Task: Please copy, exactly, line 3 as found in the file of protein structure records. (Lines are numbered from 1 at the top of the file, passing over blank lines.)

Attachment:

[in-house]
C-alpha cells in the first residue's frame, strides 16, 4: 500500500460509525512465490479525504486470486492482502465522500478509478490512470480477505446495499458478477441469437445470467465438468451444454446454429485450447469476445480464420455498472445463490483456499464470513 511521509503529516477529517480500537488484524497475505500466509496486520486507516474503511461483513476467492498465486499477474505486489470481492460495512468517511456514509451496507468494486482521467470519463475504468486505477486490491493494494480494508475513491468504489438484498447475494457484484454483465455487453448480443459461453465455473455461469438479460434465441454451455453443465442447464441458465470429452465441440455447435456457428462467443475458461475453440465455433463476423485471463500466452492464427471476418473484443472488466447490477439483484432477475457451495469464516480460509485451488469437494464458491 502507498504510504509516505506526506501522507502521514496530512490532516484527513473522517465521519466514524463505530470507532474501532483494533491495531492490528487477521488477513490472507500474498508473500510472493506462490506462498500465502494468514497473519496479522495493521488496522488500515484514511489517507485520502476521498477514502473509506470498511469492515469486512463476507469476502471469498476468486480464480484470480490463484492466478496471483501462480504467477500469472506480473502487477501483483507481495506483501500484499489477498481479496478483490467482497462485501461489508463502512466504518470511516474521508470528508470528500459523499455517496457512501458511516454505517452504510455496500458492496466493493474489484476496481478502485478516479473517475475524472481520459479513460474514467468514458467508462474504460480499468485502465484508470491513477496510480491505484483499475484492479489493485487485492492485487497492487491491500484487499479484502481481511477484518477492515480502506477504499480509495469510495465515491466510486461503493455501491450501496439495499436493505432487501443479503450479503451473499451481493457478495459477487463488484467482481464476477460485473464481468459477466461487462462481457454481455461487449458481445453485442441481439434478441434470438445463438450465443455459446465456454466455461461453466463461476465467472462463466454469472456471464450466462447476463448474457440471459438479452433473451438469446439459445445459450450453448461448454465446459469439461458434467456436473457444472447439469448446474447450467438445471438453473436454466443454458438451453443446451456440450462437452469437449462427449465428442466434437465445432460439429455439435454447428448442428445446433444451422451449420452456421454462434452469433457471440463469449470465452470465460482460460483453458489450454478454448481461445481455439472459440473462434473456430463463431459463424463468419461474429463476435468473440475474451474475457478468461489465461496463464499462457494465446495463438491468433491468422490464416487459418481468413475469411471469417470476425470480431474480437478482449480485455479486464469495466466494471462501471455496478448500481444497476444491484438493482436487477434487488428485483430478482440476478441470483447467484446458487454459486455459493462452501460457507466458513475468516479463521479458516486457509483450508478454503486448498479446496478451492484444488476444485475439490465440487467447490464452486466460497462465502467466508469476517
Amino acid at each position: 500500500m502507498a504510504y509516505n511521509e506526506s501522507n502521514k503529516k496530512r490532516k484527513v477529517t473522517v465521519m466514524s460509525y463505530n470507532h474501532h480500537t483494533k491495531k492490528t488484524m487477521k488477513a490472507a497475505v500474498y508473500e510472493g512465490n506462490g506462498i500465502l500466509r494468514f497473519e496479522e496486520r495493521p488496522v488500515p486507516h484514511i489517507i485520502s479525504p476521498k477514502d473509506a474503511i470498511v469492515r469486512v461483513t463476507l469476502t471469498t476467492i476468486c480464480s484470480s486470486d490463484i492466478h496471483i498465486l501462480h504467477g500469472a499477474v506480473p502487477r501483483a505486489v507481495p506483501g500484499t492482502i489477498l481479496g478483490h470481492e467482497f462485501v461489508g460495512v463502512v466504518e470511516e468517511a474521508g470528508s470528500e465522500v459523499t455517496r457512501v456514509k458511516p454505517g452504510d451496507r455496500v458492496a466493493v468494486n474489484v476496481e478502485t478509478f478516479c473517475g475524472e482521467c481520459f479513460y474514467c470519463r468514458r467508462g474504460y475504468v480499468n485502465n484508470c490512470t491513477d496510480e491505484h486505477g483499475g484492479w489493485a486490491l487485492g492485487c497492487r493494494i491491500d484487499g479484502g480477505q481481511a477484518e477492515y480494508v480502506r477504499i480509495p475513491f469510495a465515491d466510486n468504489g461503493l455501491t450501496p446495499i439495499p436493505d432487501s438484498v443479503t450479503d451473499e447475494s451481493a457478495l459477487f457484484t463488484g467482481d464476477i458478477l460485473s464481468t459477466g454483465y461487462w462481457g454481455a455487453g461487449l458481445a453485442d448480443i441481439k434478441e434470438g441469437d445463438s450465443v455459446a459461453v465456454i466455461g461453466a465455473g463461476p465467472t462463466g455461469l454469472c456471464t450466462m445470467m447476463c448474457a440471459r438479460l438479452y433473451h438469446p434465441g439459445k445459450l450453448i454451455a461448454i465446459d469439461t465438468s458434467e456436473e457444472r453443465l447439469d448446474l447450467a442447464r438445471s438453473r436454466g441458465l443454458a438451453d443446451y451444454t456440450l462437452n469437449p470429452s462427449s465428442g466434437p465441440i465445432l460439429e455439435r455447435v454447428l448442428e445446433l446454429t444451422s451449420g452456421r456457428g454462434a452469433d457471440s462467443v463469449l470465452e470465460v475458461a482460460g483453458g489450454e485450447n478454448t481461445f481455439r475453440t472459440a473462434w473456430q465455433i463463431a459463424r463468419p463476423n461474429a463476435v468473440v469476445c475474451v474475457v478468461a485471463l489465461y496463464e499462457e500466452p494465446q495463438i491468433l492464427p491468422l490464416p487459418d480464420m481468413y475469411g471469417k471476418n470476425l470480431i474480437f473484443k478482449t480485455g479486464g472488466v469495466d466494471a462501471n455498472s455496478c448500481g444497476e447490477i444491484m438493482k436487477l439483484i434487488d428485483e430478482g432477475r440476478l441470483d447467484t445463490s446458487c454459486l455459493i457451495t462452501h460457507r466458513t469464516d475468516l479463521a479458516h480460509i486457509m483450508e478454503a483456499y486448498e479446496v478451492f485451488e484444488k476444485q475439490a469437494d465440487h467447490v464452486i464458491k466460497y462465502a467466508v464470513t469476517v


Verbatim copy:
Amino acid at each position: 500500500m502507498a504510504y509516505n511521509e506526506s501522507n502521514k503529516k496530512r490532516k484527513v477529517t473522517v465521519m466514524s460509525y463505530n470507532h474501532h480500537t483494533k491495531k492490528t488484524m487477521k488477513a490472507a497475505v500474498y508473500e510472493g512465490n506462490g506462498i500465502l500466509r494468514f497473519e496479522e496486520r495493521p488496522v488500515p486507516h484514511i489517507i485520502s479525504p476521498k477514502d473509506a474503511i470498511v469492515r469486512v461483513t463476507l469476502t471469498t476467492i476468486c480464480s484470480s486470486d490463484i492466478h496471483i498465486l501462480h504467477g500469472a499477474v506480473p502487477r501483483a505486489v507481495p506483501g500484499t492482502i489477498l481479496g478483490h470481492e467482497f462485501v461489508g460495512v463502512v466504518e470511516e468517511a474521508g470528508s470528500e465522500v459523499t455517496r457512501v456514509k458511516p454505517g452504510d451496507r455496500v458492496a466493493v468494486n474489484v476496481e478502485t478509478f478516479c473517475g475524472e482521467c481520459f479513460y474514467c470519463r468514458r467508462g474504460y475504468v480499468n485502465n484508470c490512470t491513477d496510480e491505484h486505477g483499475g484492479w489493485a486490491l487485492g492485487c497492487r493494494i491491500d484487499g479484502g480477505q481481511a477484518e477492515y480494508v480502506r477504499i480509495p475513491f469510495a465515491d466510486n468504489g461503493l455501491t450501496p446495499i439495499p436493505d432487501s438484498v443479503t450479503d451473499e447475494s451481493a457478495l459477487f457484484t463488484g467482481d464476477i458478477l460485473s464481468t459477466g454483465y461487462w462481457g454481455a455487453g461487449l458481445a453485442d448480443i441481439k434478441e434470438g441469437d445463438s450465443v455459446a459461453v465456454i466455461g461453466a465455473g463461476p465467472t462463466g455461469l454469472c456471464t450466462m445470467m447476463c448474457a440471459r438479460l438479452y433473451h438469446p434465441g439459445k445459450l450453448i454451455a461448454i465446459d469439461t465438468s458434467e456436473e457444472r453443465l447439469d448446474l447450467a442447464r438445471s438453473r436454466g441458465l443454458a438451453d443446451y451444454t456440450l462437452n469437449p470429452s462427449s465428442g466434437p465441440i465445432l460439429e455439435r455447435v454447428l448442428e445446433l446454429t444451422s451449420g452456421r456457428g454462434a452469433d457471440s462467443v463469449l470465452e470465460v475458461a482460460g483453458g489450454e485450447n478454448t481461445f481455439r475453440t472459440a473462434w473456430q465455433i463463431a459463424r463468419p463476423n461474429a463476435v468473440v469476445c475474451v474475457v478468461a485471463l489465461y496463464e499462457e500466452p494465446q495463438i491468433l492464427p491468422l490464416p487459418d480464420m481468413y475469411g471469417k471476418n470476425l470480431i474480437f473484443k478482449t480485455g479486464g472488466v469495466d466494471a462501471n455498472s455496478c448500481g444497476e447490477i444491484m438493482k436487477l439483484i434487488d428485483e430478482g432477475r440476478l441470483d447467484t445463490s446458487c454459486l455459493i457451495t462452501h460457507r466458513t469464516d475468516l479463521a479458516h480460509i486457509m483450508e478454503a483456499y486448498e479446496v478451492f485451488e484444488k476444485q475439490a469437494d465440487h467447490v464452486i464458491k466460497y462465502a467466508v464470513t469476517v